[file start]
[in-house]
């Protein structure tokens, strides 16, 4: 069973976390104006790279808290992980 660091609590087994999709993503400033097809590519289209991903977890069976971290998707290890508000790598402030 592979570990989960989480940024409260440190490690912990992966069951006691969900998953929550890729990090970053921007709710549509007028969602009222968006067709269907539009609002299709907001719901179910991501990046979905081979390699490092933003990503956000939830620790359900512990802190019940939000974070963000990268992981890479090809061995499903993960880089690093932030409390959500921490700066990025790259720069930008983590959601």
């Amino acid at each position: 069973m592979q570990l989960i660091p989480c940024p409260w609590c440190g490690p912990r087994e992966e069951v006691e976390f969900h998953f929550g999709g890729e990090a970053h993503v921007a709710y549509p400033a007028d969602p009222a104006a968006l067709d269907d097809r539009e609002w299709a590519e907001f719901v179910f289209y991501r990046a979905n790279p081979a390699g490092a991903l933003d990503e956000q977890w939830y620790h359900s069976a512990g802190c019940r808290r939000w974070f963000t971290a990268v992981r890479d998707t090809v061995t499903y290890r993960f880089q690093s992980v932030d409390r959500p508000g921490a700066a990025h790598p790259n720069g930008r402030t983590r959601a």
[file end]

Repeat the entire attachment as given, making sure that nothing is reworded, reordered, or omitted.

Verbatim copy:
[in-house]
């Protein structure tokens, strides 16, 4: 069973976390104006790279808290992980 660091609590087994999709993503400033097809590519289209991903977890069976971290998707290890508000790598402030 592979570990989960989480940024409260440190490690912990992966069951006691969900998953929550890729990090970053921007709710549509007028969602009222968006067709269907539009609002299709907001719901179910991501990046979905081979390699490092933003990503956000939830620790359900512990802190019940939000974070963000990268992981890479090809061995499903993960880089690093932030409390959500921490700066990025790259720069930008983590959601």
């Amino acid at each position: 069973m592979q570990l989960i660091p989480c940024p409260w609590c440190g490690p912990r087994e992966e069951v006691e976390f969900h998953f929550g999709g890729e990090a970053h993503v921007a709710y549509p400033a007028d969602p009222a104006a968006l067709d269907d097809r539009e609002w299709a590519e907001f719901v179910f289209y991501r990046a979905n790279p081979a390699g490092a991903l933003d990503e956000q977890w939830y620790h359900s069976a512990g802190c019940r808290r939000w974070f963000t971290a990268v992981r890479d998707t090809v061995t499903y290890r993960f880089q690093s992980v932030d409390r959500p508000g921490a700066a990025h790598p790259n720069g930008r402030t983590r959601a």